Progressive Overload: Rules and Guidelines

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Progressive Overload: Rules and Guidelines
Progressive overload is among the most basic principles in weight training, and unfortunately among those that are usually misunderstood by both the beginning trainee and the trainer/coach. With the continual rise in popularity of CrossFit, many more people are getting involved with strength conditioning. Thus, a better understanding of this basic principle is integral to optimally train and develop an athlete. Bret Contreras returns to give us greater insight into progressive overload by laying out 10 ground rules. But let’s begin at the beginning: What is progressive overload?

Progressive Overload Defined

[P]rogressive overload simply means that you’re doing more over time. For example, you could be adding some weight to the bar, doing more reps, and/or having more productive training sessions. You won’t find many comprehensive articles on this topic as it’s pretty difficult to write an all-encompassing article pertaining to progressive overload. Due to the large variance in the fitness abilities of people when they first embark on a training regimen, it’s a little more complicated than simply telling someone to “add 10 more pounds to the bar each week,” or “do 2 more reps with the same weight each week.”

10 “Rules” of Progressive Overload

There is no one-size-fits-all formula to how to approach progressive overload; every athlete is different based on their starting point, prior athletic experience, mobility, and so on. Coaches and trainers working with athletes closely can ensure that newbies and veterans alike experience growth.

1. Progressive Overload starts with whatever you can do with perfect technical form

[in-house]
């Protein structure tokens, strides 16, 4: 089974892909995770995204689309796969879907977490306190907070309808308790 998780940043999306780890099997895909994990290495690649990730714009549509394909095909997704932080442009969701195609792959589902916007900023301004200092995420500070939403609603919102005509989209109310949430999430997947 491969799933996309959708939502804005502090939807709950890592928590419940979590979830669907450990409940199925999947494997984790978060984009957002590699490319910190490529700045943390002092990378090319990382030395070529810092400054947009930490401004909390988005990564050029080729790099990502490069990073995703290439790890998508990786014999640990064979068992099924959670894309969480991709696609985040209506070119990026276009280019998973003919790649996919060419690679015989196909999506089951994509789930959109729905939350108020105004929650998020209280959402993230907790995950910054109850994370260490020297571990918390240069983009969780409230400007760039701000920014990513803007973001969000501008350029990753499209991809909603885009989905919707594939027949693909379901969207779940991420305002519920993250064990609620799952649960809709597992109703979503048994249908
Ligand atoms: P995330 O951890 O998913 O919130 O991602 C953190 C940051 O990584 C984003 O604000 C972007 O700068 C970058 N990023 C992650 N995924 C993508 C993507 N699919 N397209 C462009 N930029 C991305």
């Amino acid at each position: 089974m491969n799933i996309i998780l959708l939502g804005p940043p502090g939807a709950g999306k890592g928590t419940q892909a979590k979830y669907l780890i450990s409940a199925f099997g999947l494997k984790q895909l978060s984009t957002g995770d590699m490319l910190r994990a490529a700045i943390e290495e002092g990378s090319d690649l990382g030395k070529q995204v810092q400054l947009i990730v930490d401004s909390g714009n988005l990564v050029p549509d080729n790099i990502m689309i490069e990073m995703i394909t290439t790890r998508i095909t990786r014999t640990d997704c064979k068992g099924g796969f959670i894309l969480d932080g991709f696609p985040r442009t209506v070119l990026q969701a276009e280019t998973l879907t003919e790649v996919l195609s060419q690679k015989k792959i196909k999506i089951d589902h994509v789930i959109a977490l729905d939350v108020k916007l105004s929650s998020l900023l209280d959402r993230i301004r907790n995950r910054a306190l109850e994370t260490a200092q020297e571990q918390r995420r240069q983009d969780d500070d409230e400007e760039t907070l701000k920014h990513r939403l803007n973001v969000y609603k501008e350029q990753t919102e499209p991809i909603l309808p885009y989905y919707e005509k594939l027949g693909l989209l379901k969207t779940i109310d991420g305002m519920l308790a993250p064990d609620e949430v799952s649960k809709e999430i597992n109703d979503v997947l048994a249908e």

It's all about technique!

You’ll find that due to your unique body type, you’ll have an advantage with some exercises and a huge disadvantage with others.
Let’s say you’re brand new to a particular exercise. You’ve seen all sorts of YouTube videos of strong lifters hoisting hundreds of pounds. You think you’re a strong cat, so you load up the plates and find that the exercise just doesn’t feel right. It feels awkward, unnatural, you don’t feel the right muscles working, and it even seems jarring on the joints and potentially injurious. This exercise is definitely not right for you, right? Wrong! The exercise is probably right for you, but your approach was all wrong.

Do not concern yourself with what others use for loading. When you begin an exercise, start out as light as possible and gradually work your way up….

You’ll find that due to your unique body type, you’ll have an advantage with some exercises and a huge disadvantage with others. Long femurs? You probably won’t set any squat records, but your weighted back extension strength is going to kick some serious butt. Long arms? Kiss your bench press records goodbye, but you’re gonna be a deadlifting rockstar.

Figure out where you belong on the regression-progression continuum (this is basically a list of each variation of an exercise from the easiest possible version to the most challenging version) and start getting stronger.

2. Progressive Overload for beginners involves a few tenets

Progressive overload only works when you challenge the muscles to do more over time, and your muscles will not be forced to do more if your form gets sloppy.